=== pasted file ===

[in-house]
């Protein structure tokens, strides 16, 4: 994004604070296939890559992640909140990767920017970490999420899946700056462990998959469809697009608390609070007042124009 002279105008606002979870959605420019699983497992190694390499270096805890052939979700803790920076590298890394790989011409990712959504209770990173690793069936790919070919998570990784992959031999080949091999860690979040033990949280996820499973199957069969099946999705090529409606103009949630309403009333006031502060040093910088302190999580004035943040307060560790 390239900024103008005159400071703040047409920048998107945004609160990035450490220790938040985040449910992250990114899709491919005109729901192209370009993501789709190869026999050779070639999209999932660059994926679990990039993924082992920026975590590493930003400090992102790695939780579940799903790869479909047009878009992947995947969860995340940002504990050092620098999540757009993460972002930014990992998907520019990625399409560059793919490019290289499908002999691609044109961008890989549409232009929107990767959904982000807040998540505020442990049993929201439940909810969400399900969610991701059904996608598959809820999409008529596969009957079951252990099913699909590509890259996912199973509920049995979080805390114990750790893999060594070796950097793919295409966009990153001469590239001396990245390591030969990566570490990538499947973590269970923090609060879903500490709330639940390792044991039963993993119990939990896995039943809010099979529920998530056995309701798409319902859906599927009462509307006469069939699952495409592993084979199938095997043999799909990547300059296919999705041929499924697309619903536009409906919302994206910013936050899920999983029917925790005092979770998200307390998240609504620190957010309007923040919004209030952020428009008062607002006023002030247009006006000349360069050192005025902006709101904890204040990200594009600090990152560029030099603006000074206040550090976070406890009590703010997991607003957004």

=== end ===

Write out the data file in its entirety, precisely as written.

[in-house]
């Protein structure tokens, strides 16, 4: 994004604070296939890559992640909140990767920017970490999420899946700056462990998959469809697009608390609070007042124009 002279105008606002979870959605420019699983497992190694390499270096805890052939979700803790920076590298890394790989011409990712959504209770990173690793069936790919070919998570990784992959031999080949091999860690979040033990949280996820499973199957069969099946999705090529409606103009949630309403009333006031502060040093910088302190999580004035943040307060560790 390239900024103008005159400071703040047409920048998107945004609160990035450490220790938040985040449910992250990114899709491919005109729901192209370009993501789709190869026999050779070639999209999932660059994926679990990039993924082992920026975590590493930003400090992102790695939780579940799903790869479909047009878009992947995947969860995340940002504990050092620098999540757009993460972002930014990992998907520019990625399409560059793919490019290289499908002999691609044109961008890989549409232009929107990767959904982000807040998540505020442990049993929201439940909810969400399900969610991701059904996608598959809820999409008529596969009957079951252990099913699909590509890259996912199973509920049995979080805390114990750790893999060594070796950097793919295409966009990153001469590239001396990245390591030969990566570490990538499947973590269970923090609060879903500490709330639940390792044991039963993993119990939990896995039943809010099979529920998530056995309701798409319902859906599927009462509307006469069939699952495409592993084979199938095997043999799909990547300059296919999705041929499924697309619903536009409906919302994206910013936050899920999983029917925790005092979770998200307390998240609504620190957010309007923040919004209030952020428009008062607002006023002030247009006006000349360069050192005025902006709101904890204040990200594009600090990152560029030099603006000074206040550090976070406890009590703010997991607003957004």